Yanagawa is a hidden gem. Approaching either via train or car, you are presented with a typically dreary rural Japanese town: a mishmash of architectural styles that do not seem to have any connection to their surroundings; telephone poles and wires sprouting everywhere; gasoline stations, pachinko parlors, karaoke bars, and low end "snacks" (smoky hole-in-the-wall bars run by an often long-in-the-tooth mama-san) clogging the main streets; and then more and more of the above. To discover the town's beauty, however, all you have to do is look down.
Yanagawa has hundreds of kilometers of canals, and this is what draws in the crowds. The town was originally a farming village, and the canals were built hundreds of years ago for irrigation. They have since been restored and today are plied by donkobune--low flat boats powered by a man with a pole--that take tourists on short cruises.
Among the highlights on the trip were Yoko Ono's great-grandfather's ancestral home, the many cherry trees in bloom, and a small snake that stared back at us from under a bridge as the boat slid by. The wind was strong and intermittent squalls of rain poured down (thankfully the boat was stocked with plastic raincoats), but our elderly boatman smiled and told stories throughout. At the end, he broke into a plaintive song, which elicited great applause.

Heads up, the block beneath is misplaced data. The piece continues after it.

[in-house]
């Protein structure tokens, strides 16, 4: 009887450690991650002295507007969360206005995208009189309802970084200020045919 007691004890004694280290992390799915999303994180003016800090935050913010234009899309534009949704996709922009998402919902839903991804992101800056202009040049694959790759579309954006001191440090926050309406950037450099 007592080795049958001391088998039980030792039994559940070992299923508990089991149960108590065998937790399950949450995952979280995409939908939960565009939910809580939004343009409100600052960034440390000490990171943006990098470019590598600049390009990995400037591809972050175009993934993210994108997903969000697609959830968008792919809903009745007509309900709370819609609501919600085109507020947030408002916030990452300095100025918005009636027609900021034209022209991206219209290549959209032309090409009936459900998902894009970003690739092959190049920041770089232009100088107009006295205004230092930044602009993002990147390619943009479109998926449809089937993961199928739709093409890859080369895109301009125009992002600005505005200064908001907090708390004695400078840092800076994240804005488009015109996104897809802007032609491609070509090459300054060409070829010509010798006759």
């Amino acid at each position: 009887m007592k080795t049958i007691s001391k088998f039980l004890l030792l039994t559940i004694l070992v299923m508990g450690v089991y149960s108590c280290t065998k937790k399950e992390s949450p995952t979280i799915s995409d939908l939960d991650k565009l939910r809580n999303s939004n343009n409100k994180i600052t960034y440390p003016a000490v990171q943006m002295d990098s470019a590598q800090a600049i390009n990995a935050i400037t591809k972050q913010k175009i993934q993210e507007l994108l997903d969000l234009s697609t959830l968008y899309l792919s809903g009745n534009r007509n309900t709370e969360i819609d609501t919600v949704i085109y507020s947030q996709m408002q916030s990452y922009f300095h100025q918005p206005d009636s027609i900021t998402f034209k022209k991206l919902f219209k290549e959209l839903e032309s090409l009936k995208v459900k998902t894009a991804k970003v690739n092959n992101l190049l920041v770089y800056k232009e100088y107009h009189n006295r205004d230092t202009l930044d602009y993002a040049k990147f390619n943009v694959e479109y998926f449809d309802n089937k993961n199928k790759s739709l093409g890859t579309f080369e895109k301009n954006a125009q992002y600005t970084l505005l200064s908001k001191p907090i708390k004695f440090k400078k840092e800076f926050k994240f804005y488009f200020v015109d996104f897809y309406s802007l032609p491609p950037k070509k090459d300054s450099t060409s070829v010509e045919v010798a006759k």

Also of interest is the Ohana Seiyokan (pictured below right), the villa of the Tachibana family, which ruled Yanagawa from roughly 1600 - 1868. The building was completed at the beginning of the 20th century and is a massive pile intended to impress. Directly behind it is a Japanese structure that looks out onto a koi pond.
We were lucky to visit after Hinamatsuri--Girls' Festival--and many dolls and hanging ornaments were on display.
Yanagawa is also known for its river eel. Fried and laid on a bed of rice, it is wonderful. The tourist section of the city is enveloped by the smell of fried eel.
Following a lunch of said eel, we headed for our final destination: Hakushu. This is the former home of native poet Hakushu Kitahara; the building is now a museum that contains his works. It is built in the local style with cross-hatched white and black plaster walls (see below).
From Fukuoka City, take the Nishitetsu train from Nishitetsu Fukuoka Station to Yanagawa Station. The ride takes 46 minutes.
By car from Fukuoka International Airport, take the Kyushu Expressway to the Yamei exit. From here follow the signs to Yanagawa. About 80 minutes.
The Kawakudari boat rides cost 1,500 for adults, 800 for elementary school age children. The ride lasts 70 minutes, though a 30-minute course is also available.
Yanagawa Tourist Authority: TEL: 0944-73-2145
Japanese Art - byobu screens
Wednesday, April 04, 2007
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